6 Ways to Make Your Vet Visits More Enjoyable


6 Ways to Make Your Vet Visits More Enjoyable

Visits to the veterinarian are a part of everyday life and can be stressful for dogs and humans alike. Since we can’t talk our pups through everything that’s going to happen — although we may try — here are some tips and tricks to help make these visits more positive.

1. Help your dog get comfortable with “vet touch” at home (no shots of course). If you’ve had a puppy, you know all about getting them comfortable with human touch and handling — this process is similar. Add looking at their ears, teeth, eyes and paws to your handling regimen. If you find that your dog doesn’t like something, grab a treat and slowly desensitize them to the experience. We recommend starting the exposure of what happens during a vet check right away. It will help your dog understand that this type of touch happens and isn’t a big deal.

A good example of what some dogs struggle with is nail trimming or looking at paws. Since most owners are not comfortable with trimming their dog’s nails, this will sometimes get overlooked in the big picture of touch. You can help your vet or groomer to do it for you by practicing the motions that go into a nail trimming at home. That way, when you take your pup to get their nails trimmed, it isn’t a foreign or scary experience. Start with a treat in one hand and pet the top of their foot while giving them a treat. The goal isn’t to completely distract with a treat, but to reward them for staying calm and allowing you to touch their feet. Depending on your dog and how they react, work toward being able to pick up each foot, massage it, look in-between their toes, and touch each nail. Using treats throughout this type of training helps reinforce acceptance of all sorts of touch. If you’re not sure what a vet check-up consists of, ask your local vet.


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2. Understand why your dog might be scared, such as new people, new smells (chemicals, drugs, etc.), other dogs around, exam tables, things poking them, multiple people handling them at once, exam rooms . . . the list goes on. It’s hard for a dog to process this type of environment right away. By keeping things positive, you can work through their fears together. If you find your dog is scared about one thing in particular, ask your vet if you can come back and make training sessions around that issue. If you’re a new dog owner, keep in mind that if you start taking your dog to the vet young enough, they are less likely to think it’s scary.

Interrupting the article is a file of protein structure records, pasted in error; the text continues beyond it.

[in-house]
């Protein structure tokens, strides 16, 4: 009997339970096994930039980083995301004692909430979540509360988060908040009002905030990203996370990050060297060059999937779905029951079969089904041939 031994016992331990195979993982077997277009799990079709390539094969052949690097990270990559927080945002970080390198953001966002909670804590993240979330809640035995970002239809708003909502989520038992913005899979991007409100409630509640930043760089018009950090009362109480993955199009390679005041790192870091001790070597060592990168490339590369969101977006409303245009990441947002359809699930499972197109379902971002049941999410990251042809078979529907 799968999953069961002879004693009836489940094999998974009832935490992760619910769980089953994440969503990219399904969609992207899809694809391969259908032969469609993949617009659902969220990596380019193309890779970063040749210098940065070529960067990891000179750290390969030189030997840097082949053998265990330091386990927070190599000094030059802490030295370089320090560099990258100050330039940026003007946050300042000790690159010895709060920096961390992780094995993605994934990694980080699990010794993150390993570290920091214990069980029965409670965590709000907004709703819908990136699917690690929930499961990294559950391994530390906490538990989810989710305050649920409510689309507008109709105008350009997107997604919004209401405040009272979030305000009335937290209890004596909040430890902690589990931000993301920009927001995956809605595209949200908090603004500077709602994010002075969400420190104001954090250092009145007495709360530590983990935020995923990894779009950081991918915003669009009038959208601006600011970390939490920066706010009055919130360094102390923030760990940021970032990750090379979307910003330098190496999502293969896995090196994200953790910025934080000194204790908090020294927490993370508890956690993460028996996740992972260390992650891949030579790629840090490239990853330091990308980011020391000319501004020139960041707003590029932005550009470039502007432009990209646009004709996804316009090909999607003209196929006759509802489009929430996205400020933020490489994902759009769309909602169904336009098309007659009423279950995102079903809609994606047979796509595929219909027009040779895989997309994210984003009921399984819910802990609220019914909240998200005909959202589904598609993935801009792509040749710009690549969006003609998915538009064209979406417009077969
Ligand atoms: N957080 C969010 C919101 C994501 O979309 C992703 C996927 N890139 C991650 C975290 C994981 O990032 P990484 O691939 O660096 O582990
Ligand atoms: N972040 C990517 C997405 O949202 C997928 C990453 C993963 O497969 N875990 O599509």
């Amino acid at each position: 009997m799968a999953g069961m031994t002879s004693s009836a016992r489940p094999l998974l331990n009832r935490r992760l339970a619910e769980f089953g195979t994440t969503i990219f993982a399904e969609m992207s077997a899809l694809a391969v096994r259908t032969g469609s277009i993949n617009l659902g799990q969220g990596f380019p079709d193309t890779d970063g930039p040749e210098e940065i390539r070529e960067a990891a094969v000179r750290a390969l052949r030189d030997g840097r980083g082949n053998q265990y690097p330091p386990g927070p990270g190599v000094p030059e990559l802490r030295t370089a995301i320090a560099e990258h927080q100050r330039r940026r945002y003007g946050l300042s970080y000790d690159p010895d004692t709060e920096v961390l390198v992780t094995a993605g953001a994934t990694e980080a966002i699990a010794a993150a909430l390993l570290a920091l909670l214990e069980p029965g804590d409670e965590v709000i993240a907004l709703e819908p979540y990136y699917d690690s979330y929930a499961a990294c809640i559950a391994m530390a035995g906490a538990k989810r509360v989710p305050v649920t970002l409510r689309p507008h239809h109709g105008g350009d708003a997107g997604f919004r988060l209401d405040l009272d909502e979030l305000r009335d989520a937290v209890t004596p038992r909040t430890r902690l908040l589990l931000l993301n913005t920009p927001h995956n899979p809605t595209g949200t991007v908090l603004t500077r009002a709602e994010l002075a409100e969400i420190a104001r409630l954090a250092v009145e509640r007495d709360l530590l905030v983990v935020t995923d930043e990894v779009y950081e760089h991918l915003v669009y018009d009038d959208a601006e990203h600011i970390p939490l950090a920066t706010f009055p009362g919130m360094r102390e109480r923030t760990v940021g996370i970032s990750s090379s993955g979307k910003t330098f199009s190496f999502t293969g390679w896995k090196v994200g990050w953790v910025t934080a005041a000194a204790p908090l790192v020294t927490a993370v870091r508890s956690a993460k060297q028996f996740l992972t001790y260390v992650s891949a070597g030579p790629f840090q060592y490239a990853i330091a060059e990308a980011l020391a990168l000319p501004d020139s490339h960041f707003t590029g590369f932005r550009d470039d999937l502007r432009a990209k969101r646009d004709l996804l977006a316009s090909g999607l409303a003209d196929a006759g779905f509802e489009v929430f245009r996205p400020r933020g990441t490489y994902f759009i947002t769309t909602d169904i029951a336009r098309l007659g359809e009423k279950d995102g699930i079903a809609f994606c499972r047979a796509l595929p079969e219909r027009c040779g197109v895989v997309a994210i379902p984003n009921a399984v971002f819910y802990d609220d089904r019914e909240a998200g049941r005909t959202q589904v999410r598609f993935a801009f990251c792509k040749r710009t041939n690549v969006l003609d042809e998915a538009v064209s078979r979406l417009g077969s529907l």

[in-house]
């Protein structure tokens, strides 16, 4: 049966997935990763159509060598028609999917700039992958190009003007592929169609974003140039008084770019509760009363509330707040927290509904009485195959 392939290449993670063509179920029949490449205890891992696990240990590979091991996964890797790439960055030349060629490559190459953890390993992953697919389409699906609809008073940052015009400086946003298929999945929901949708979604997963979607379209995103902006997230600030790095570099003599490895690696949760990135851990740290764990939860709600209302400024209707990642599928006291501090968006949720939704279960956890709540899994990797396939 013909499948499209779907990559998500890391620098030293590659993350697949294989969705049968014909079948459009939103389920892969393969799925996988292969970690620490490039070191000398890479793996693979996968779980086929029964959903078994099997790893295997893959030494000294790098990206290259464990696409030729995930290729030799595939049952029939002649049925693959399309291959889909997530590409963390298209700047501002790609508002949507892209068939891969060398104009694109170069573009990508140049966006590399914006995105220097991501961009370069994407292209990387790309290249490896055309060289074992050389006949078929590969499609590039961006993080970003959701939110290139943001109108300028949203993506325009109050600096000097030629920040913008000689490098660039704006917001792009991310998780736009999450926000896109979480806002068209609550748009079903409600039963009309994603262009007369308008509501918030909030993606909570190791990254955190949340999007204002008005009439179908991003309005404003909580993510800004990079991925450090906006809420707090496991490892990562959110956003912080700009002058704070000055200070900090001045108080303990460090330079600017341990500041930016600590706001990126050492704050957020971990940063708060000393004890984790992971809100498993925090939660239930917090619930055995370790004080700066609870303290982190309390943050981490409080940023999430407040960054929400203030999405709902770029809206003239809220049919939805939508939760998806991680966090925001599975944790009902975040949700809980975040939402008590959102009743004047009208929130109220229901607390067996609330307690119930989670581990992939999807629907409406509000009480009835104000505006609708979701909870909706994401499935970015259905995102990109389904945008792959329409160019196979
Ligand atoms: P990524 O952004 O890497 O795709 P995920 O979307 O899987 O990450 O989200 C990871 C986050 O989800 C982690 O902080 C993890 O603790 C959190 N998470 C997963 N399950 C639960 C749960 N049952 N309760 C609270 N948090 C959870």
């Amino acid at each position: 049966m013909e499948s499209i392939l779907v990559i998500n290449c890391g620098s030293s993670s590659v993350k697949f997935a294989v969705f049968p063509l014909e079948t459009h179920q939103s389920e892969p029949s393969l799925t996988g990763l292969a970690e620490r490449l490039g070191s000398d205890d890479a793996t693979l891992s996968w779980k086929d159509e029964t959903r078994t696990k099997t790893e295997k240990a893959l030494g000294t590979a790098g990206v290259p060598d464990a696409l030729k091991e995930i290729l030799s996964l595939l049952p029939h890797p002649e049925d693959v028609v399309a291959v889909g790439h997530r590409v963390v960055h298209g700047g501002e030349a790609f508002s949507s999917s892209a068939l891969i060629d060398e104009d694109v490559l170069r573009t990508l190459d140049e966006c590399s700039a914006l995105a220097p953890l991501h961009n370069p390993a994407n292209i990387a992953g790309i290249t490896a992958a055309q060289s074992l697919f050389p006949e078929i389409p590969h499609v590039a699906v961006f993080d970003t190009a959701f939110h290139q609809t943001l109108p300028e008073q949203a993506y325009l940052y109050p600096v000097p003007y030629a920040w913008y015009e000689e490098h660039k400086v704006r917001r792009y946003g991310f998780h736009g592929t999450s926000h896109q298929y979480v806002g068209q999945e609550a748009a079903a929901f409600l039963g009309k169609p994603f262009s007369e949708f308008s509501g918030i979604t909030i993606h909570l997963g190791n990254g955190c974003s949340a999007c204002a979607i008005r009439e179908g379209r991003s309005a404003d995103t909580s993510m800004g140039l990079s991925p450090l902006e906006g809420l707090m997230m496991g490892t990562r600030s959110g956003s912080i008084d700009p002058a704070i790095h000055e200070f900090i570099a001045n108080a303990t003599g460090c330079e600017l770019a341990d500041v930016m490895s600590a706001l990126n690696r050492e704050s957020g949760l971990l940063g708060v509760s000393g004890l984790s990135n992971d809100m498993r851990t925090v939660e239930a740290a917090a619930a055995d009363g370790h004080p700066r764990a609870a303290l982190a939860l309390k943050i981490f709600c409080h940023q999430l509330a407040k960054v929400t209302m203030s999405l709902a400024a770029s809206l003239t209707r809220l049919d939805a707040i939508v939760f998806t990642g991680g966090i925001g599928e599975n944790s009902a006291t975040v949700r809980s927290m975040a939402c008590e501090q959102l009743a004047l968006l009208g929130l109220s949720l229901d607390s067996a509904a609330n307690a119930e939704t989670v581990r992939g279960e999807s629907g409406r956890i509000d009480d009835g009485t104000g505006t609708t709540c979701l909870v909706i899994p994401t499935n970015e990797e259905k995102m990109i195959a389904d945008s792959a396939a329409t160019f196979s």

3. Help keep them calm. If your dog gets overly anxious the second you walk into the vet, wait outside or in the car until they can put you directly into an exam room. Sometimes waiting in the lobby with the other dogs builds stress and anxiety.

Tip to getting your dog on the scale at the vet's office

4. Bring super high-value treats and give them to your pup generously. Even though most vets have cookies, sometimes they just don’t cut it when working to create a positive association. Give some of your high-value treats to the vet techs and the vet to give to your dog. When I was helping my puppy get used to the vet, I used Zuke’s Lil’ Links as the high-value treats that she only received at the vet’s office. Now, she runs in, greets everyone, and puts herself on the exam table.

5. Ask questions. By understanding the whole process of a vet check-up, you can practice more effectively at home. For example, if they did something that your dog didn’t particularly enjoy, you can take that information and work on it at home to make the experience more positive.

6. Take some trips to the vet for cookies, and cookies only. If you find yourself driving by the vet with your dog, stop in to say hi and get a treat. Or, if you have a dog that is fearful of the vet, make a point to stop in for a little training session for treats. Depending on how your dog does, this could be a simple in-and-out visit, or you could sit down for a couple minutes, get an up-to-date weight, and then take off.

By taking a more proactive approach to your dog’s vet visits, you can help reduce stress and make everyone’s experience more pleasant. Your dog and vet will thank you for it!

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About the Author

Amber Pickren, Gentle Canine

Amber Pickren, BA, CPDT-KA, is the owner of Gentle Canine in Durango, Colorado. After earning her bachelor’s degree in psychology, Amber found her passion working with dogs and has never looked back. With a specialty in behavioral issues, she has been training dogs since 2004 and easily handled over 10,000 dogs in the span of her career. Amber and her husband Matt share their life with dogs Lilly, Imogene, and cat Dyno. They love getting out into the mountains and enjoy rock climbing, trail running and hiking with their four-legged adventure buddies.
Amber Pickren